In lieu of an abstract, here is a brief excerpt of the content:

  • Perverse Citizenship: Divas, Marginality, and Participation in “Loca-Lization”
  • Marcia Ochoa (bio)

Ordenanza de Convivencia Ciudadana y Sancion de Infracciones Menores

Artículo 1°. Objeto. La presente ordenanza tiene por objeto consolidar las bases de la convivencia ciudadana en el Distrito Metropolitano y la preservación de la seguridad, el orden público, el ambiente y el ornato de la ciudad, . . . y la utilización pacífica y armónica de las vías y espacios públicos del Distrito Metropolitano de Caracas.

Capítulo I. De las infracciones relativas al debido comportamiento en lugares públicos

Artículo 13 (decimotercero). Ofrecimiento de comercio sexual. El que ofrezca servicios de carácter sexual en la vía pública, sera sancionado con multa de veinte (20) unidades tributarias, o la realización de algunos de los trabajos comunitarios establecidos en

el artículo 38 de la presente ordenanza por un lapso de cuarenta y ocho horas.

Ordenanza de Convivencia Ciudadana, Caracas, Venezuela

Although sex work is not a crime in the Venezuelan penal code, on the [End Page 146] streets of Caracas, the Ordenanza de Convivencia Ciudadana is the law of the land.1 These few words, which happily proclaim the terms under which citizens might harmoniously live together, also condemn many women, transformistas, and men to live in a daily negotiation, expensive and at times violent, with the agents of the state, in this case, the Policía Metropolitana de Caracas (PM). Convivencia ciudadana (citizenly coexistence) implies a social harmony that respects all citizens as long as they respect the law.2 But some citizens “live together” better than others, and the law always values some existences while marginalizing others.

I had to get to know the Ordenanza de Convivencia Ciudadana (or simply ordenanza), and its accompanying definition of “citizenship,” to understand the context of Avenida Libertador in Caracas, where dozens of transformistas undertake sex work nightly. I had to get to know the ordinance this way because it helped me understand the structural factors that overdetermine the violence and marginalization that are produced on a daily basis on these streets and upon these bodies. But the truth is that the ordenanza is just a tool for the PM. Before the ordenanza, there was the Ley de Vagos y Maleantes, before that another law, and always Morality, Order, and Good Citizenship. If the ordenanza is struck down tomorrow, the PM will find another way to police these transformistas.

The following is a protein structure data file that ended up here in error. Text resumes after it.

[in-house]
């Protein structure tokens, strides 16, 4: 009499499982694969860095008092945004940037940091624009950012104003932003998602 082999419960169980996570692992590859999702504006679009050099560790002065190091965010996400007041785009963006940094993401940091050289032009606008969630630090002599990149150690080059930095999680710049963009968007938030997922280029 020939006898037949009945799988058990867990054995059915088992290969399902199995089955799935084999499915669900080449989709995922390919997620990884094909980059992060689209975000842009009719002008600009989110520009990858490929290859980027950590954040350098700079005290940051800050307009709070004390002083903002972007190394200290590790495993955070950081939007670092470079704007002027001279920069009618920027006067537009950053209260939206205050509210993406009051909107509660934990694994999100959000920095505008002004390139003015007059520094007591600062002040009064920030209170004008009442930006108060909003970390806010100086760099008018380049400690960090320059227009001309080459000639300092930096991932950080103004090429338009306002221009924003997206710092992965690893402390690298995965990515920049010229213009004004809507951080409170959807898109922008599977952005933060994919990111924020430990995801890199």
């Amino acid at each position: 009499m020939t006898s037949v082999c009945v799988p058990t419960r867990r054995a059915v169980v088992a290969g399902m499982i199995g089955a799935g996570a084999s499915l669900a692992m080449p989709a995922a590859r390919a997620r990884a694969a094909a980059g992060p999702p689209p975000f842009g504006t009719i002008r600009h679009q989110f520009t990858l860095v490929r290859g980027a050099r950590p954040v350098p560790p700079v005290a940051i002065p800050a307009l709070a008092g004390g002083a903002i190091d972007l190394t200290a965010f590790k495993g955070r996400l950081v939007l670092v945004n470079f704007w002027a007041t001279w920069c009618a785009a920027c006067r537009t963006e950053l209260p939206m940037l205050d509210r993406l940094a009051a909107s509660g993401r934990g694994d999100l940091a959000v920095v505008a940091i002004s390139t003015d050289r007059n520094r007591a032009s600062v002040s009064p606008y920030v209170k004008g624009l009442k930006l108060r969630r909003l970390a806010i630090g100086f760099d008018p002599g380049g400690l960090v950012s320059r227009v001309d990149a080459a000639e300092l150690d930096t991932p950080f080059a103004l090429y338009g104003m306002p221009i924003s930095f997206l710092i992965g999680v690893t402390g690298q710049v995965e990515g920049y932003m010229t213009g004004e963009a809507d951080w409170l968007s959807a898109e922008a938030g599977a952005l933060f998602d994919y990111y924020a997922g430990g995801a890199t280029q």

When I began my work in Venezuela, I didn’t expect to engage with questions of citizenship and civil society. However, as I spent more time in an increasingly polarized political environment where mechanisms of participation and collective action became more and more contested, I began to turn to these words as ways to talk about my concerns.3 There are some sectors of the so-called civil society (sociedad civil) within which I function, specifically, the work of nongovernmental organizations (NGOs) and activists to HIV/AIDS and movements to articulate identity, community, and culture for people of color in the United States. However, the limitations of “civil society,” and in particular of NGOs, to respond to the concerns of queer and transgender people of color have informed the skepticism with which I approach such concepts as citizenship and civil society. Rather than approaching the survival of transformistas through political theory, HIV prevention, or the traditions in anthropology that attend to non-Western sexualities and gender systems, I focused my work on bodily and imaginative responses to marginalization through mass media. My fieldwork, in fact, is about these mechanisms and not about what I refer to in this essay as “GLBT civil society.” [End Page 147] But the distinction between those who see themselves as political actors of el ambiente and those who are automatically excluded (or who exclude themselves) from “political” possibility recurred both in my interviews with members of GLBT civil society in Caracas, and in my work on Avenida Libertador.4 I came to see citizenship as a tool that can be used perversely, one that actors within “civil society” (among whom I count myself) must be careful not to normalize.

In Venezuela, I collaborated on...


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